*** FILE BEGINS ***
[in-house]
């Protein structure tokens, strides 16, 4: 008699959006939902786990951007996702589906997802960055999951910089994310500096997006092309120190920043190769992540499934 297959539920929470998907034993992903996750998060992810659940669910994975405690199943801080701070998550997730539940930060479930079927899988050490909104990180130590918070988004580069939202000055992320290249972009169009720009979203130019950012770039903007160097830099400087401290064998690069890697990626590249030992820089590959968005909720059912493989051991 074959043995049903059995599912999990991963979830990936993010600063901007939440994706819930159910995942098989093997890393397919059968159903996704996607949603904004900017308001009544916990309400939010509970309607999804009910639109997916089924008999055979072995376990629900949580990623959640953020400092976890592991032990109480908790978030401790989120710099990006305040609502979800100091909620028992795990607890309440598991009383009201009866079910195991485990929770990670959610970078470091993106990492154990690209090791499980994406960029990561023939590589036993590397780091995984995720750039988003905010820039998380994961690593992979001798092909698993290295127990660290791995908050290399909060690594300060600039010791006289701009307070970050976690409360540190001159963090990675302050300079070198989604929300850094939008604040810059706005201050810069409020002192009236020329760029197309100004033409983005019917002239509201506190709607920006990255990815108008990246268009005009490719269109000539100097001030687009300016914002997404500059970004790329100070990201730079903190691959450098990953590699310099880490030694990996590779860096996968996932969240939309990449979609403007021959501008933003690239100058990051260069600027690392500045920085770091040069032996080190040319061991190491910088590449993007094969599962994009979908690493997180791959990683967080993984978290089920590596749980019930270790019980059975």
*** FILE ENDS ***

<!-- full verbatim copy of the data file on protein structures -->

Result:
[in-house]
């Protein structure tokens, strides 16, 4: 008699959006939902786990951007996702589906997802960055999951910089994310500096997006092309120190920043190769992540499934 297959539920929470998907034993992903996750998060992810659940669910994975405690199943801080701070998550997730539940930060479930079927899988050490909104990180130590918070988004580069939202000055992320290249972009169009720009979203130019950012770039903007160097830099400087401290064998690069890697990626590249030992820089590959968005909720059912493989051991 074959043995049903059995599912999990991963979830990936993010600063901007939440994706819930159910995942098989093997890393397919059968159903996704996607949603904004900017308001009544916990309400939010509970309607999804009910639109997916089924008999055979072995376990629900949580990623959640953020400092976890592991032990109480908790978030401790989120710099990006305040609502979800100091909620028992795990607890309440598991009383009201009866079910195991485990929770990670959610970078470091993106990492154990690209090791499980994406960029990561023939590589036993590397780091995984995720750039988003905010820039998380994961690593992979001798092909698993290295127990660290791995908050290399909060690594300060600039010791006289701009307070970050976690409360540190001159963090990675302050300079070198989604929300850094939008604040810059706005201050810069409020002192009236020329760029197309100004033409983005019917002239509201506190709607920006990255990815108008990246268009005009490719269109000539100097001030687009300016914002997404500059970004790329100070990201730079903190691959450098990953590699310099880490030694990996590779860096996968996932969240939309990449979609403007021959501008933003690239100058990051260069600027690392500045920085770091040069032996080190040319061991190491910088590449993007094969599962994009979908690493997180791959990683967080993984978290089920590596749980019930270790019980059975």